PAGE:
In 2009, former venture capitalist Elizabeth Edwards launched Metro Innovation, and the first of two successful annual regional innovation competitions in Cincinnati; a third Cincinnati Innovates competition is scheduled to start in the spring of 2011. The combination of Edwards experience helping hundreds of start-up companies, as well as launching and bootstrapping her own business, inspired her to write Startup: The Complete Handbook for Launching a Company for Less.
According to Edwards, the book is filled with do-it-yourself tips, guides and tools that can help entrepreneurs save thousands of dollars in start-up costs. It is described as “a modern textbook for entrepreneurship, covering all aspects of starting a business, including finance, branding, advertising, PR, accounting, and business law. Part manual, part manifesto, the nearly 400-page text presents proven strategies for launching a startup on a shoestring budget. The book explains how to create a profitable business model, conserve cash, and get operational fast, giving equal attention to the risks and wealth creation opportunities business ownership provides.”
Dialed-In had the opportunity to catch up with Edwards to get her insights on the book and her experiences working with the next generation of entrepreneurs.
Dialed-In: What motivated you to write the book, and why a book on Entrepreneurship?
Edwards: I’ve read hundreds of business plans and advised hundreds of entrepreneurs, so I’ve heard it all: the great ideas, the helpful tools, and the bad experiences. I wanted to write about my experiences as a VC and in starting my own company and share some of the strategy, tools, and savings that I’ve found over the years.
I love a good deal. When I would tell people about how I cut $20,000 from my personal budget before I launched my company, or how instead of spending the national average of $65,000 launching my company, I spent under $10,000, they couldn’t believe it. So I started keeping track of the tools I found and the methods I used. All-in, there’s about $100,000 in savings outlined in the book and do-it-yourself guides to branding, design, marketing, PR, legal, accounting, and IT - and anyone can do it.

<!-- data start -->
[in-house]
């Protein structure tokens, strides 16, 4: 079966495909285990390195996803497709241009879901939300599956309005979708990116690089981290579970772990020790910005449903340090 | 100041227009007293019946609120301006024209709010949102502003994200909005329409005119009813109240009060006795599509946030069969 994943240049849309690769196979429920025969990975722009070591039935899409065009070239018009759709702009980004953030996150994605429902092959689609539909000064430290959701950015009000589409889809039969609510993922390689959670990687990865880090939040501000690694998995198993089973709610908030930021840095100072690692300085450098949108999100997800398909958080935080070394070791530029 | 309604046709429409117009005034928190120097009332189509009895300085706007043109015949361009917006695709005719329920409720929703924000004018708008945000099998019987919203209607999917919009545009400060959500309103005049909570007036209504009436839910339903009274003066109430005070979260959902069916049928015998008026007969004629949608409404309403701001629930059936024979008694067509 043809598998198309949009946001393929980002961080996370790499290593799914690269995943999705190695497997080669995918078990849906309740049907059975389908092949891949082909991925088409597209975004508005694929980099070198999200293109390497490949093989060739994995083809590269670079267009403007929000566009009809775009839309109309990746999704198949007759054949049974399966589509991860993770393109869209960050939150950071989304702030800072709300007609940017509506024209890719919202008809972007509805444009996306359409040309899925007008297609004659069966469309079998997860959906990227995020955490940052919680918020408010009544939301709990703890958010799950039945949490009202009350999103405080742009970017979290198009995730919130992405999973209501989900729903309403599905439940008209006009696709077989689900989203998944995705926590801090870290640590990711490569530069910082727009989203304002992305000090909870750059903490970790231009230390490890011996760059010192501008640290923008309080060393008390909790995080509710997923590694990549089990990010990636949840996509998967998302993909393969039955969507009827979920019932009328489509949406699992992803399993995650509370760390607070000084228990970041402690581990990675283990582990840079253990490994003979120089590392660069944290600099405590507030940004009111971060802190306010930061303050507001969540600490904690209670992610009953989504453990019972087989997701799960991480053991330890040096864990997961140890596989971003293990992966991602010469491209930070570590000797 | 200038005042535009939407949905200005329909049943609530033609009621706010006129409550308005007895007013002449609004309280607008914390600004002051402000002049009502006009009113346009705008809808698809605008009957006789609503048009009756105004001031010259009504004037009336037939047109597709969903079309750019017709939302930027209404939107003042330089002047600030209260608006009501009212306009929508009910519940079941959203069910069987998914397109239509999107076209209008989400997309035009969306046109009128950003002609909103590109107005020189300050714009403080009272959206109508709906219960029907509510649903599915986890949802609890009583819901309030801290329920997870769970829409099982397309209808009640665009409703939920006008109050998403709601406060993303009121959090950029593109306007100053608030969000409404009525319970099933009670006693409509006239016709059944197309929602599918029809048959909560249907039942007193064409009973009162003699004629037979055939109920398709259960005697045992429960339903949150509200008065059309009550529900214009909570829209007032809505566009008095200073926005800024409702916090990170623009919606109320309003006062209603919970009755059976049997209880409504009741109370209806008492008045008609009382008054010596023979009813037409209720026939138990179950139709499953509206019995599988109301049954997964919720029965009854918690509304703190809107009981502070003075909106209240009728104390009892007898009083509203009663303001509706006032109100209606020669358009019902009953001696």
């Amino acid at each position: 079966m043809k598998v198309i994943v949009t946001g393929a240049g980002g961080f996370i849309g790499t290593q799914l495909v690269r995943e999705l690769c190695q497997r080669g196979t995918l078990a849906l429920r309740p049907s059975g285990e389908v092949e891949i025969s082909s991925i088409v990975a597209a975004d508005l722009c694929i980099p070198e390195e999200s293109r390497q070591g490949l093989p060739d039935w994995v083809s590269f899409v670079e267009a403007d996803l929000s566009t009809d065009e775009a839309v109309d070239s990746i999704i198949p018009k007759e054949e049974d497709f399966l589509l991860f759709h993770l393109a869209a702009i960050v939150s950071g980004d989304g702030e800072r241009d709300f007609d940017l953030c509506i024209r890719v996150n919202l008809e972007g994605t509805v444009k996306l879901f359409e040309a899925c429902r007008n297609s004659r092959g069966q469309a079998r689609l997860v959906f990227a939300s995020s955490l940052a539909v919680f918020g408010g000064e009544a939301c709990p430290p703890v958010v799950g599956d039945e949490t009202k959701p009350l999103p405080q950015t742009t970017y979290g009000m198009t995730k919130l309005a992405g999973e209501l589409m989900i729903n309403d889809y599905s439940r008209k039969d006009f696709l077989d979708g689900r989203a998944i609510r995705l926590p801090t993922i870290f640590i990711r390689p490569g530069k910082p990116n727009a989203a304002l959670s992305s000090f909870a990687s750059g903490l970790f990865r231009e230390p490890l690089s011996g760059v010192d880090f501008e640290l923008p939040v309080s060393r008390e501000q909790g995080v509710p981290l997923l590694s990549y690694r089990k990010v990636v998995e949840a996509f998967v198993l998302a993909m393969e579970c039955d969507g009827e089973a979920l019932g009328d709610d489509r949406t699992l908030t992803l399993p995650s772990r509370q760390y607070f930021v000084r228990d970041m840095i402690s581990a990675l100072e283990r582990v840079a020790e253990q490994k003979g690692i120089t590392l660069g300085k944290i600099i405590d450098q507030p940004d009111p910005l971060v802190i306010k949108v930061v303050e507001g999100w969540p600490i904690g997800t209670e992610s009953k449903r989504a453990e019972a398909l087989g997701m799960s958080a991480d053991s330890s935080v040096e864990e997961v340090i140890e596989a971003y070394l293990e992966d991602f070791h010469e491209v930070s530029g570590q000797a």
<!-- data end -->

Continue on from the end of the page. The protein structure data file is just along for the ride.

Dialed-In: What business leaders, locally and nationally, have influenced your perspective on entrepreneurship?
Edwards: Locally, the list is too long to fit in this article - Steve Boord, Phil Collins, Diana O’Brien, Bill Cunningham, David Willbrand, Eric Avner, Carol Frankenstein, Pat Longo, Chris Bollman, Carolyn Pione Micheli - and everyone at CincyTech.
Nationally, Clayton Christensen, Chris Anderson, Tim Ferriss, Steven Levitt, George Friedman, Warren Buffett and Moshe Milevsky.
Dialed-In: With this book you want to arm entrepreneurs with do-it-yourself tools that can keep their business moving forward and save money. In what situations would you suggest that entrepreneurs and small business owners turn to outside services and professionals?
Edwards: I really feel that most areas of business - finance, PR, marketing, etc - are areas that anyone can master on their own. Whether to hire a professional is a question of time, budget, and most importantly, confidence.
That being said, I think you should do as much as you feel comfortable and confident in doing. If you feel like you’re not going to be able to master the skills in time, hire a professional.
Here’s an example: a few years ago I helped a laser physicist and a surgeon with a business plan. At the end of our meeting, they asked a clarifying question, “So… revenue is like sales and net income is like profit… right?” That’s when we decided that I would go ahead and do the financial model.
I realized in that meeting that just as I should never operate on myself, this surgeon should leave the finance and accounting to someone else. He’s still one of the most brilliant men I’ve ever met.
Dialed-In: Someone picks up your book, reads it from cover to cover. Now, what do you hope will be the first thing they do with the information you have given them?